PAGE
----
Practice 10-Minute Consultation

Flashes, floaters, and a field defect

BMJ 2013; 347 doi: https://doi.org/10.1136/bmj.f6496 (Published 04 November 2013) Cite this as: BMJ 2013;347:f6496
  1. Ashraf A Khan, specialty registrar in ophthalmology1,
  2. Ross J Kelly, general practitioner with special interest in ophthalmology2,
  3. Zia I Carrim, consultant in ophthalmology3
  1. 1Princess Alexandra Eye Pavilion, Edinburgh, UK
  2. 2St Paul’s Medical Centre, Carlisle, UK
  3. 3St James’s University Hospital, Leeds LS9 7TF, UK
  1. Correspondence to: Z I Carrim zia.carrim{at}doctors.org.uk
  • Accepted 7 August 2013

A 65 year old woman presents to her general practitioner with a three day history of flashing lights in her right eye. She has also noticed a new floater in her temporal field of vision. She describes this as resembling a “fly” or “cobweb.” Reassuringly, she has not been aware of a shadow in her field of vision.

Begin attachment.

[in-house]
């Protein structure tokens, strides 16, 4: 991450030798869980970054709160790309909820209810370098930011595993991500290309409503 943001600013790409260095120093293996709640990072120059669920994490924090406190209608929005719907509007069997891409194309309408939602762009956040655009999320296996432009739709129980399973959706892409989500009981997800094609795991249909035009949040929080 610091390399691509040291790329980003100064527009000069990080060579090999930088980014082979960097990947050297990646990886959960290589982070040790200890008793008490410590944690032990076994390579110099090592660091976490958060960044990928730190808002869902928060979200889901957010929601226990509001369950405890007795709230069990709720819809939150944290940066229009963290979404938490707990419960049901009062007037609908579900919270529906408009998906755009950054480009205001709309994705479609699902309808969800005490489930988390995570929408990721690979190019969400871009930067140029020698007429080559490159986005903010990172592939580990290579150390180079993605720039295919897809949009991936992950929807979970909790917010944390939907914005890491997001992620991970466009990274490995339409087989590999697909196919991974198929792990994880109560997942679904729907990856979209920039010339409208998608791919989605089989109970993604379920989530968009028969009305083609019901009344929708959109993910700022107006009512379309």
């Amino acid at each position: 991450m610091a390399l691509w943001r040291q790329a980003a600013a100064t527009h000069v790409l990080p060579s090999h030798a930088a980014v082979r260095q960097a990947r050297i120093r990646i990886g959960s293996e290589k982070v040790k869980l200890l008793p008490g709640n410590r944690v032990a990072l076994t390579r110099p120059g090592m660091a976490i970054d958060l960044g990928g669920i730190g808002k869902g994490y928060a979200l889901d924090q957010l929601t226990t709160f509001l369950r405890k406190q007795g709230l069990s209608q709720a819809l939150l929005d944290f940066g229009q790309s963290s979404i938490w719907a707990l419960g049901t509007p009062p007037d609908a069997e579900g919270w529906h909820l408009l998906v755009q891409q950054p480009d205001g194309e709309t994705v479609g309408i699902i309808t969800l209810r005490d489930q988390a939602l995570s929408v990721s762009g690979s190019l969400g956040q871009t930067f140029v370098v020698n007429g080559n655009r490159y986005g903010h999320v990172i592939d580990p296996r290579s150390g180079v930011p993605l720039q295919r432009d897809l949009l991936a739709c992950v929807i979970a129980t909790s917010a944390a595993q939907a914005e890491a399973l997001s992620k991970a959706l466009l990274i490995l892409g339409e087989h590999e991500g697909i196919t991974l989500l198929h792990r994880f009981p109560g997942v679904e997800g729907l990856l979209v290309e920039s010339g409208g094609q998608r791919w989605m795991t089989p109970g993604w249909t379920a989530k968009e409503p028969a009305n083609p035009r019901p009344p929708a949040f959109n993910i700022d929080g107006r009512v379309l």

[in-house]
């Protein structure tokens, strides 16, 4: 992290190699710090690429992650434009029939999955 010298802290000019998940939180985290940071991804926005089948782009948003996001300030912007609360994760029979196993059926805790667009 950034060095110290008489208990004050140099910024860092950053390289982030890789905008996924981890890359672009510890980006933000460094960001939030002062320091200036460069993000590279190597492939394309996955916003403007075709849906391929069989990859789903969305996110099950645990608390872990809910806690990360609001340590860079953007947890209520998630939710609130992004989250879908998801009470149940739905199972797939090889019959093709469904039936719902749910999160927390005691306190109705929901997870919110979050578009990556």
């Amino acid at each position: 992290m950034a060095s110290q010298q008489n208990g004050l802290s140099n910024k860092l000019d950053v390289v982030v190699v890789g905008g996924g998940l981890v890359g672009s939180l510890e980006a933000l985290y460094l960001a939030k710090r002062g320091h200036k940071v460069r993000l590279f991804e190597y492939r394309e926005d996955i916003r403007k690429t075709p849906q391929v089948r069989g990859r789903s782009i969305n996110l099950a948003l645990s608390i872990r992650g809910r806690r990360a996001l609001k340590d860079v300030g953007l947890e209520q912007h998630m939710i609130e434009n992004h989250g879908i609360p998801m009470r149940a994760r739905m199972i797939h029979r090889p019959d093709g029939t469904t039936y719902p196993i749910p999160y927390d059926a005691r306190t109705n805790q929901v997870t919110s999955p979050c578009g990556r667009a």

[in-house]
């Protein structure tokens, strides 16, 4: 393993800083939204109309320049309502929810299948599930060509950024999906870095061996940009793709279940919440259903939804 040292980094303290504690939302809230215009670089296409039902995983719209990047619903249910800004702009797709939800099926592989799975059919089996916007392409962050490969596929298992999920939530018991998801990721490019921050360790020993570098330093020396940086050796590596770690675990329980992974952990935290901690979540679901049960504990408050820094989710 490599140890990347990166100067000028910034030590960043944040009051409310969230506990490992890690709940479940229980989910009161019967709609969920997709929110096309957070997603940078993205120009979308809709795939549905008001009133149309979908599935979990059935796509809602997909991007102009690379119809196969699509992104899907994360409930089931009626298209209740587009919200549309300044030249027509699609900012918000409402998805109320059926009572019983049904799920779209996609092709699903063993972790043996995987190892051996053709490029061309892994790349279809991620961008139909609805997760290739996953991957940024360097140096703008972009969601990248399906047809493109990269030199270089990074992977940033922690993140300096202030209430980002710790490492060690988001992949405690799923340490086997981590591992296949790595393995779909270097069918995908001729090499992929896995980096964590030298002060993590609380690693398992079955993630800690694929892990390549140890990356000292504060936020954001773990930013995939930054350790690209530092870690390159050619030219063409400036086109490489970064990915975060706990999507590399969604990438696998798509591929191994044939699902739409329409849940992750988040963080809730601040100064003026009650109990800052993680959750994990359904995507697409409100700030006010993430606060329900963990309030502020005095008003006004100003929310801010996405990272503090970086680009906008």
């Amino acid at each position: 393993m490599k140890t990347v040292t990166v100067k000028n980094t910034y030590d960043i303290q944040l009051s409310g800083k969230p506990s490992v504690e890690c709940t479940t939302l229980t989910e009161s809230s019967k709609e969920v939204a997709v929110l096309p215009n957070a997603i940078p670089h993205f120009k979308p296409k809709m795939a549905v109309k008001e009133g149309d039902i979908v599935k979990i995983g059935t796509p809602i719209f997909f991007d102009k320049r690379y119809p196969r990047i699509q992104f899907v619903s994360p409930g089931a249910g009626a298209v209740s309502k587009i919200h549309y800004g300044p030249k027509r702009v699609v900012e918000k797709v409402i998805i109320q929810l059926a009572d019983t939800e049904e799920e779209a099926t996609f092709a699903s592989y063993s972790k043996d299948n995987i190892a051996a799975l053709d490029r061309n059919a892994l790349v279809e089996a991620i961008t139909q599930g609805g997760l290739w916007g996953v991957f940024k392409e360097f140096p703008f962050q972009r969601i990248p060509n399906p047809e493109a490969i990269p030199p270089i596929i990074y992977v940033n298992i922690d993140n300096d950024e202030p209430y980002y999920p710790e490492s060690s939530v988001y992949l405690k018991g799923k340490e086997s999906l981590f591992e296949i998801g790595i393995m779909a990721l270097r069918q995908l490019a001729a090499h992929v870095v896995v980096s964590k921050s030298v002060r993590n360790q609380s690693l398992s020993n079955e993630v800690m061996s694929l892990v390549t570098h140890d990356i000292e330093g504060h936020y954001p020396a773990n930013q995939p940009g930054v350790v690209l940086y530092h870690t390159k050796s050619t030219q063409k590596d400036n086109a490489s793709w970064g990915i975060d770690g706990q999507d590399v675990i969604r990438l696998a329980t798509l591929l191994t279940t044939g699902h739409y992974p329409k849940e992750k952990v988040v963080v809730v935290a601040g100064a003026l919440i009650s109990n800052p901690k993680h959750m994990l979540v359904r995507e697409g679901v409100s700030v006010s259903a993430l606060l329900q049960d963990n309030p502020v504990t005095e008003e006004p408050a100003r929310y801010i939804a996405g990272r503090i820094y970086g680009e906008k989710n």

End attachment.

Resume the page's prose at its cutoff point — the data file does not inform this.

Flashes, also known as photopsia, and floaters are a common complaint in primary care. Most patients with this complaint will have a simple, innocuous collapse of the vitreous gel, called a posterior vitreous detachment (figure). However, some may have more serious pathology. A rapid, systematic, assessment can facilitate appropriate management.

Diagram of the eye showing normal anatomy, posterior vitreous detachment with floaters (small opacities), and retinal detachment caused by a tear

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  • Photopsia characteristics, duration, and laterality—Intermittent white flashes of light in the temporal visual field, akin to camera or lightning flashes, usually correspond to stimulation of the retina as the shrinking vitreous “tugs” on it. These photopsias can be triggered by eye movement. Coloured lights and zig-zag lines, occurring in the visual field of one or both eyes simultaneously and persisting for minutes or hours at a time, are more likely …

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